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Copy of The Politeness Principle (Leech)

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dan syed

on 16 January 2014

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Transcript of Copy of The Politeness Principle (Leech)

Introduction in relation to Grice's and Goffman's theories
The politeness principle
Two kinds of politeness
The politeness principle
Positive politeness
The concept of face and the politeness principle:
Negative politeness
Leech's definition:
Maxim of Tact:
Maxims (I)
Maxim of Modesty:
Maxims (II)
Practice
Geoffrey Leech was in favor of the cooperative principle, but he realized that it is not enough when it comes to explain how we understand the relation between sense (propositional content) and force.
THE POLITENESS PRINCIPLE
That is why he proposed
not as a new principle to add to the ones that already exited, but as a necessary complement which could achieve the avoidance of some of the problems of the cooperative principle.
Leech gives an example to make this clear:
A: We'll all miss Bill and Agatha, won't we?
B:
Well, we'll all miss Bill.
Clearly, B confirms part of A's question, ignoring the rest on purpose. This
implicates
that not everybody will miss Agatha, but the
cooperative principle
cannot explain why we reach this implicature, since B could have added: "
... but not Agatha". If he had done that, he would have been much more informative, but he would have also been
impolite
towards Agatha. As he represses this information (contravening Grice's quantity maxim), he is observing the
politeness principle
.
Thus, Leech says that the
regulator role
of the politeness principle is more important than the one of the cooperative principle:
"It keeps the social balance and the friendship relationships which allow us presuppose that our interlocutors are being cooperative".
An important term in this theory is , proposed by Goffman and expanded by Brown and Levinson in 1893: "... the positive social value a person effectively claims for himself by the line others assume he has taken during a particular contact" (Goffman, 1955:23).
According to Levinson and Brown, we can distinguish two types of acts in relation to this term:
face
-
Face threatening acts
, which impose on our freedom of action (orders, requests).
-
Face saving acts
, which have a positive effect on our social image (compliments).
Leech uses this distinction to develop his politeness principle as we will see next.
As we say, Levinson and Brown expanded this concept which lead to the distinction of two types of politeness:
Positive and negative politeness
It aims to “save face” by demonstrating closeness and solidarity, appealing to friendship and making other people feel good.
It involves the use of endearment terms, face saving acts, mitigation strategies, etc.
Examples:
- "You must be hungry, it's a long time since breakfast. How about some lunch?" (Attending to the hearer).
- "So when are you coming to see us?" (Assuming agreement).
- A: " What is she, small?"
B: "Yes, yes, she's small, smallish, um, not really small but certainly not very big." (Avoiding disagreement).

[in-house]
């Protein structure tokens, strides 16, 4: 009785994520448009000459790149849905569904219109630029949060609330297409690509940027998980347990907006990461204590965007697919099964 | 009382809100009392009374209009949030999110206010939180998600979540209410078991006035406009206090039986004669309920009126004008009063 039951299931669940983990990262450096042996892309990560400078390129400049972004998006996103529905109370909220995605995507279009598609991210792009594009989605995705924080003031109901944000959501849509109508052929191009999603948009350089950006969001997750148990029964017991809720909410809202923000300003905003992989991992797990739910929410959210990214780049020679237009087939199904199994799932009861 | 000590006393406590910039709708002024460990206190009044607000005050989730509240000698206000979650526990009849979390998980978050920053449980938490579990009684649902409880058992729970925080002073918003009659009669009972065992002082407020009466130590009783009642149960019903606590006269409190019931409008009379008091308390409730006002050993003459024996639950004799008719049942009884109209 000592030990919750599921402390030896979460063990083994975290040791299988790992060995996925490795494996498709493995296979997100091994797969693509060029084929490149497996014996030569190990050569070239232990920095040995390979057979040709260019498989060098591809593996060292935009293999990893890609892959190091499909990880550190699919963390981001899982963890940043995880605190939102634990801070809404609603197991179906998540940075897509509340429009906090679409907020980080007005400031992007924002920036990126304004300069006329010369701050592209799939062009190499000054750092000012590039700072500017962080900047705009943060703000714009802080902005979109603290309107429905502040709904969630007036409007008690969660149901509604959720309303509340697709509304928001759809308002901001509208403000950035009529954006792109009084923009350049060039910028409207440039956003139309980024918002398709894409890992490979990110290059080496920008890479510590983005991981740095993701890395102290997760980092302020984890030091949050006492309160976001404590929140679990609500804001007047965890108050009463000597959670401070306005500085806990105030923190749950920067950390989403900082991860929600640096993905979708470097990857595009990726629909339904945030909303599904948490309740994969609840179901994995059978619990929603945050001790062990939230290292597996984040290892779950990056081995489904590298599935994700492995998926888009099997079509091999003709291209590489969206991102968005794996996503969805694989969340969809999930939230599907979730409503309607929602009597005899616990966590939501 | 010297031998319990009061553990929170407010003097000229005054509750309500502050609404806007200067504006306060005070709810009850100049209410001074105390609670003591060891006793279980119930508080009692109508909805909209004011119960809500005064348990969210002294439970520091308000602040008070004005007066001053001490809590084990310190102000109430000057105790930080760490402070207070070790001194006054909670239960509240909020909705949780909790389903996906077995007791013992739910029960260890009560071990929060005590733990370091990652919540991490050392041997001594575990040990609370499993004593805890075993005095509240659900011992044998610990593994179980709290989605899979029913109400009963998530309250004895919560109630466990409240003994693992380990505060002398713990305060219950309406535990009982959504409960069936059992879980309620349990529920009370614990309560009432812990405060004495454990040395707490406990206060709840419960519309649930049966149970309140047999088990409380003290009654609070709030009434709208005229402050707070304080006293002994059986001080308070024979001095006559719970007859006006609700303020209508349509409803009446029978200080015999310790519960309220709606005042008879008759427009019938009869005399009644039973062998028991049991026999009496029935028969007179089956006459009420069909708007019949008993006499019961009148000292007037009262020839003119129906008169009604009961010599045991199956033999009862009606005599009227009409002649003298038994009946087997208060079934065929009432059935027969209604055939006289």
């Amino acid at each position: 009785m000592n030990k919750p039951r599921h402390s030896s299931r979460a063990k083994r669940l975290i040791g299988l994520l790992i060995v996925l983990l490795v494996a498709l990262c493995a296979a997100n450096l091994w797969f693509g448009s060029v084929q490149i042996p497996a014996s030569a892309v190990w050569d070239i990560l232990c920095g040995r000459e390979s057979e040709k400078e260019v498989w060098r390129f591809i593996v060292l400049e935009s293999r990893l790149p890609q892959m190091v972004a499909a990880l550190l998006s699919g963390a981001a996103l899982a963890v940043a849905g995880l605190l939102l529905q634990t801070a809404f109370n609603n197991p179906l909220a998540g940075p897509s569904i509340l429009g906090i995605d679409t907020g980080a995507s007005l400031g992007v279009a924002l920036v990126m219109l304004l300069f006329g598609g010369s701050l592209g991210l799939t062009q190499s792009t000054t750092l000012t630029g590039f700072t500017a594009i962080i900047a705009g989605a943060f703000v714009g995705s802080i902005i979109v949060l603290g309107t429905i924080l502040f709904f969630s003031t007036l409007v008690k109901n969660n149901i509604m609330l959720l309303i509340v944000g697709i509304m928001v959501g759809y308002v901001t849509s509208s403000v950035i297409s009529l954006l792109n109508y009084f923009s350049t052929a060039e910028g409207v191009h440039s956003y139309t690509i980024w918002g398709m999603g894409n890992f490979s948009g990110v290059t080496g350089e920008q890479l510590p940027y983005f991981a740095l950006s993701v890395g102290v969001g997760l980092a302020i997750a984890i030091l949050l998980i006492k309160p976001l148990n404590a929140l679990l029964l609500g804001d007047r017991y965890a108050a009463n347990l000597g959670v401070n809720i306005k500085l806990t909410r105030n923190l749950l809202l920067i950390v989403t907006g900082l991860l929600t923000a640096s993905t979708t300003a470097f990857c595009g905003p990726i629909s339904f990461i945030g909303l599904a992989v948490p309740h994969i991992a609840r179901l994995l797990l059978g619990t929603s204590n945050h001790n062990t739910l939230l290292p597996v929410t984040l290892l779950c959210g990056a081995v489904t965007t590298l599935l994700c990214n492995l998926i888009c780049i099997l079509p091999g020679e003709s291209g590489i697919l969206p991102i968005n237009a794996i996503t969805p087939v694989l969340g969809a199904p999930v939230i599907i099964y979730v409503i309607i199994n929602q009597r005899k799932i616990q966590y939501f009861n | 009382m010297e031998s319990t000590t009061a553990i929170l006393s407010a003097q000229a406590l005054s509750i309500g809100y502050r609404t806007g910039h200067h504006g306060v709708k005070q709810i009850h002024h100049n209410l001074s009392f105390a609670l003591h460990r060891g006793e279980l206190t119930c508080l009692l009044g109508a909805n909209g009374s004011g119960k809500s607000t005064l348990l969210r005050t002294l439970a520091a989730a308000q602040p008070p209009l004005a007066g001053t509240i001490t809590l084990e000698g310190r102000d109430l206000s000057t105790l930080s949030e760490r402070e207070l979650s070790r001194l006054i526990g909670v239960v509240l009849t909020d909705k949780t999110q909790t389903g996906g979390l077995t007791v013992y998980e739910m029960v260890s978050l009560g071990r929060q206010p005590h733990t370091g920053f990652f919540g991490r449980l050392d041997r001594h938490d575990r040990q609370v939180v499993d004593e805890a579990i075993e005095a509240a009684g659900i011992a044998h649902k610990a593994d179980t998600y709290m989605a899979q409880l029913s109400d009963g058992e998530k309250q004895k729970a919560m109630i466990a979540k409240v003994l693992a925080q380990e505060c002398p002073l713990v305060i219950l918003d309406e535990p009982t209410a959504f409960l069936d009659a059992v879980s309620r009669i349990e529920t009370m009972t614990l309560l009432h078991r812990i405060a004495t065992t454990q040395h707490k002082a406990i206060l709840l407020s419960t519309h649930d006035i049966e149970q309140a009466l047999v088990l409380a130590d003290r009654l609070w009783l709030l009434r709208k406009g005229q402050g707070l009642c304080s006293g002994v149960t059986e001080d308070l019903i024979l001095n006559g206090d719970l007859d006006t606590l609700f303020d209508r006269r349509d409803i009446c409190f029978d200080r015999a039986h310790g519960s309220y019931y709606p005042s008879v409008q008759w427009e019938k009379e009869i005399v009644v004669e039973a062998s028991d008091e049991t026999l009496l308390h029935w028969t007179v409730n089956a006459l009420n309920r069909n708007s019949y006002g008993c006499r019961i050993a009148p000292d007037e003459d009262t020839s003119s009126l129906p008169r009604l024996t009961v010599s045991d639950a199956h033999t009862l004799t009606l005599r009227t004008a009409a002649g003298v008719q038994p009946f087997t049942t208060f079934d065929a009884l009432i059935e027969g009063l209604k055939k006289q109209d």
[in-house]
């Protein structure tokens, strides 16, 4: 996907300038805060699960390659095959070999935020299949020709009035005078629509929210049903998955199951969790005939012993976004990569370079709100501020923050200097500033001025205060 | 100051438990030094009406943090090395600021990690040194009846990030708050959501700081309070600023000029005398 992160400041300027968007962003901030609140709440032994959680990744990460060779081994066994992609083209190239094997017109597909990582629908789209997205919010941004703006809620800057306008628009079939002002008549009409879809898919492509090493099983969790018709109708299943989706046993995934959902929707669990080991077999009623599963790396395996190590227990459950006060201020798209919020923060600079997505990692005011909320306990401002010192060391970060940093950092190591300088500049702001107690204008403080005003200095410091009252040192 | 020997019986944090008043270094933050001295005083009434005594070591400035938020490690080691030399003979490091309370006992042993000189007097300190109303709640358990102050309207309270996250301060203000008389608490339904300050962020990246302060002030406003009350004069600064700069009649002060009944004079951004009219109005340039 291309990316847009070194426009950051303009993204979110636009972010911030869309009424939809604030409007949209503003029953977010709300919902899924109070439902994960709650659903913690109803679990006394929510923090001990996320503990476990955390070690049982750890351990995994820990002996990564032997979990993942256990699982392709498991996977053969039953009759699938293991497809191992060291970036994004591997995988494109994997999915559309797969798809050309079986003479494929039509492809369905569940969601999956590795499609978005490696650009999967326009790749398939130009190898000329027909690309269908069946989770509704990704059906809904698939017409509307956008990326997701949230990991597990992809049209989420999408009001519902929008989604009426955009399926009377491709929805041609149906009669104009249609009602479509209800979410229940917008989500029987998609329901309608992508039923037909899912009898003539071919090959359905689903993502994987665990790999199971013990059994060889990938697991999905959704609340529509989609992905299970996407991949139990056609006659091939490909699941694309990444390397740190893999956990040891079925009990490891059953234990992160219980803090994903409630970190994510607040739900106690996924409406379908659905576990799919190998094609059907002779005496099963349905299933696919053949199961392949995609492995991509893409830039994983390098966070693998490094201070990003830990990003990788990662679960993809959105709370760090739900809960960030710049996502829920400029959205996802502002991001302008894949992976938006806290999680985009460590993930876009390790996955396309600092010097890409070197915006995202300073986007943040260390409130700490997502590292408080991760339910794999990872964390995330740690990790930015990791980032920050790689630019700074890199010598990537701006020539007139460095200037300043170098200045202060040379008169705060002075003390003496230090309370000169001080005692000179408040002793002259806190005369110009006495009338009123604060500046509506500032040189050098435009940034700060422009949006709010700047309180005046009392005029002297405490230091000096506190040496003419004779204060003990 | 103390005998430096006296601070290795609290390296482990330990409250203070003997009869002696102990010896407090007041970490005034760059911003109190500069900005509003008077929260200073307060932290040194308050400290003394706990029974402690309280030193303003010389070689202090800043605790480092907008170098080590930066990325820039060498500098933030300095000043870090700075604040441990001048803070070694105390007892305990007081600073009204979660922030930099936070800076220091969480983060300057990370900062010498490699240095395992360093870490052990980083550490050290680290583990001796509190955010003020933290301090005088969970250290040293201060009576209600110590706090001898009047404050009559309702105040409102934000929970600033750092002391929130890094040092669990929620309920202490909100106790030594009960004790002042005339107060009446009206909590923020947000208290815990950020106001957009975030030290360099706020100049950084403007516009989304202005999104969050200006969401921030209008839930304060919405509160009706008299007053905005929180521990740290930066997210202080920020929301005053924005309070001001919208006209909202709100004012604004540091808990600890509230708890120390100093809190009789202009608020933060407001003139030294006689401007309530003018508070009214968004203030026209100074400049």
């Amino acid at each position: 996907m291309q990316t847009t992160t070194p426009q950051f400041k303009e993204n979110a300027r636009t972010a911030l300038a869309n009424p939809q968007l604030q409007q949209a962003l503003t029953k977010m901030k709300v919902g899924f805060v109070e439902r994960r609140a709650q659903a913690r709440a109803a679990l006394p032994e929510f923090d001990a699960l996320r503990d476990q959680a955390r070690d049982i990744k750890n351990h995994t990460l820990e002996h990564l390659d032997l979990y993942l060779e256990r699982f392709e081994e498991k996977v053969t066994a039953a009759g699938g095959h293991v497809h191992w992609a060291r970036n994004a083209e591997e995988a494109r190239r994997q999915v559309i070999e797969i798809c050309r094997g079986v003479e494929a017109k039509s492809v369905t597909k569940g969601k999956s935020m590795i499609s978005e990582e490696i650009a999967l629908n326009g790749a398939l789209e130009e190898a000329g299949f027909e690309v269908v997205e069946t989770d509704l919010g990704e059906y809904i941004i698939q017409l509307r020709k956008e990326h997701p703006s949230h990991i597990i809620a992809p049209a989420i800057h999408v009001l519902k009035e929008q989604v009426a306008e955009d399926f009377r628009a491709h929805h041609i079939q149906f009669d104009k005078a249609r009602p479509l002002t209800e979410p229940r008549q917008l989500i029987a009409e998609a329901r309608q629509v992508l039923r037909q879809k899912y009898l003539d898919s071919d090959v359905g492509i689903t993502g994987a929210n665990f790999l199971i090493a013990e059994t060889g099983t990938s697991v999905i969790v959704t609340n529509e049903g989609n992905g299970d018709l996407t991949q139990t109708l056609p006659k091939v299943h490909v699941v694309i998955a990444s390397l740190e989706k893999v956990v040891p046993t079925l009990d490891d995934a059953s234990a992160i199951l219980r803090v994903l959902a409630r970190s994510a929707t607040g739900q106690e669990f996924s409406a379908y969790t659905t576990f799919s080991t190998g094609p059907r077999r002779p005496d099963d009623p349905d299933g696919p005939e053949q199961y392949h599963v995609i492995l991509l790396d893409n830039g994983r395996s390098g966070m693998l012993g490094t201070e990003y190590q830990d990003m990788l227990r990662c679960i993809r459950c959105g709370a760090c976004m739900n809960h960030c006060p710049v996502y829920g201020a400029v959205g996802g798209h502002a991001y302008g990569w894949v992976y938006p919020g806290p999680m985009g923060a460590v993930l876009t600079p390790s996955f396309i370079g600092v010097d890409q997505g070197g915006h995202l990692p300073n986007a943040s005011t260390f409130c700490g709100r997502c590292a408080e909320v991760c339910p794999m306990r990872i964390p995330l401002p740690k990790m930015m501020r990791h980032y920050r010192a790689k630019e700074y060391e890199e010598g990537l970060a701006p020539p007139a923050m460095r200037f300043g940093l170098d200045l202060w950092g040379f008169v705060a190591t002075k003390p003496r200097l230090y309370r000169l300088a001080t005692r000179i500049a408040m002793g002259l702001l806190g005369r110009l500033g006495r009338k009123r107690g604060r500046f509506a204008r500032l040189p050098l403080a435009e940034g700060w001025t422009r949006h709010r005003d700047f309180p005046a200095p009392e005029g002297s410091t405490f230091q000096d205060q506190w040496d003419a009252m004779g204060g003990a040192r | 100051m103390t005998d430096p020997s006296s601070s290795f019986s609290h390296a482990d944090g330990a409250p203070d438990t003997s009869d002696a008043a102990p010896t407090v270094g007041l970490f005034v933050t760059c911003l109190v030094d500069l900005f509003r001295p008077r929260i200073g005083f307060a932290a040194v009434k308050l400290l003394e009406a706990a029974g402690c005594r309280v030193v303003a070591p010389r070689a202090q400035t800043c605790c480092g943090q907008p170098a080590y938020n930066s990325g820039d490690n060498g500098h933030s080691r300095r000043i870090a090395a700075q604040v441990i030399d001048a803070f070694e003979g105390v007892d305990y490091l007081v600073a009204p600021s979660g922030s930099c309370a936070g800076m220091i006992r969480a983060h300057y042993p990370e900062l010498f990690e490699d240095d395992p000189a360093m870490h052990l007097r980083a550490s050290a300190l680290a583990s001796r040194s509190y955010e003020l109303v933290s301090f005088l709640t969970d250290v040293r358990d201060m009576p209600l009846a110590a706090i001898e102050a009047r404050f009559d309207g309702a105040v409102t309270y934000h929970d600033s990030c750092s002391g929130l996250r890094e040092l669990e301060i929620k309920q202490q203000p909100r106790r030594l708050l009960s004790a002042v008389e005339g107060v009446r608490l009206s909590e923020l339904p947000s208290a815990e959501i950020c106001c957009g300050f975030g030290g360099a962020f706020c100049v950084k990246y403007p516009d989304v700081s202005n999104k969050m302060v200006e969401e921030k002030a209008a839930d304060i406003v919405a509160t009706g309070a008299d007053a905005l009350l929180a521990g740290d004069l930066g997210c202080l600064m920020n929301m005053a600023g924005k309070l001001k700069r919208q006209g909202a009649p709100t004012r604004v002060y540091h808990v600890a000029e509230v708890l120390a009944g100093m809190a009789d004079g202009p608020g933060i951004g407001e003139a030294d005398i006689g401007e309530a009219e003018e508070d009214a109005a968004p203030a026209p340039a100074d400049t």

It aims to minimize the negative effects of “face threatening acts” .
They are usually used in situations in which the cost is bigger for the hearer and the benefit is bigger for the speaker.
Examples:
- "You must forgive me but...." (Asking for forgiveness).
- "I'm looking for a comb." (Being indirect: you try not to impose an action for the hearer, giving him the optionality to help you finding the comb).
According to all we have said, for Leech this principle is a pragmatic one which leads speakers to:

Minimize the expressions of impolite beliefs.
Maximize the expression of polite beliefs.
Besides, he thinks that it is a necessary principle which completes the one of cooperation, to the point that it even
RESCUES
the one by Grice in some contexts.
To be able to explain his theory, and relating it to the one by Grice, he proposes
a series of maxims
a series of maxims
It is the one which Leech expands the most and it refers to directives and commisives.
Minimize cost to others.
Maximize benefit to others.


It can be achieved by means of:
- Minimizers.
- Increasing optionality for the hearer.
- Being indirect (which also increases
optionality.
Maxim of Generosity:
It also refers to directives and commisives.
Minimize the expression of benefit to self.
Maximize the expression of cost to self.
Maxim of Approbation:
It refers to expressives and assertives.
Minimize dispraise of others.
Maximize praise of others.
It also refers to expressives and assertives.
Minimize praise of self.
Maximize dispraise of self.
Maxim of Agreement:
It only refers to assertives.
Minimize disagreement between self and others.
Maximize agreement between self and others.
Maxim of Sympathy:
It also refers only to assertives.
Minimize antipathy between self and others.
Maximize sympathy between self and others.
Say which maxim is being observed in the following sentences
You can lend my car.
I am sorry to hear about your father.
A: I don't want my daughter to do this, I want her to do that.
B: Yes, but ma'am, I thought we resolved this already on your last visit.
A: Her performance was outstanding!
B: Yes, wasn't it?
Please accept this small gift as a token of our esteem.
Could I interrupt you for a second?
Problem with this theory
Just as Grice's theory was criticized because it was not universal (it variates in relation to the culture), Leech's politeness principle was rejected by some linguists for the same reason.
Thanks for your attention!
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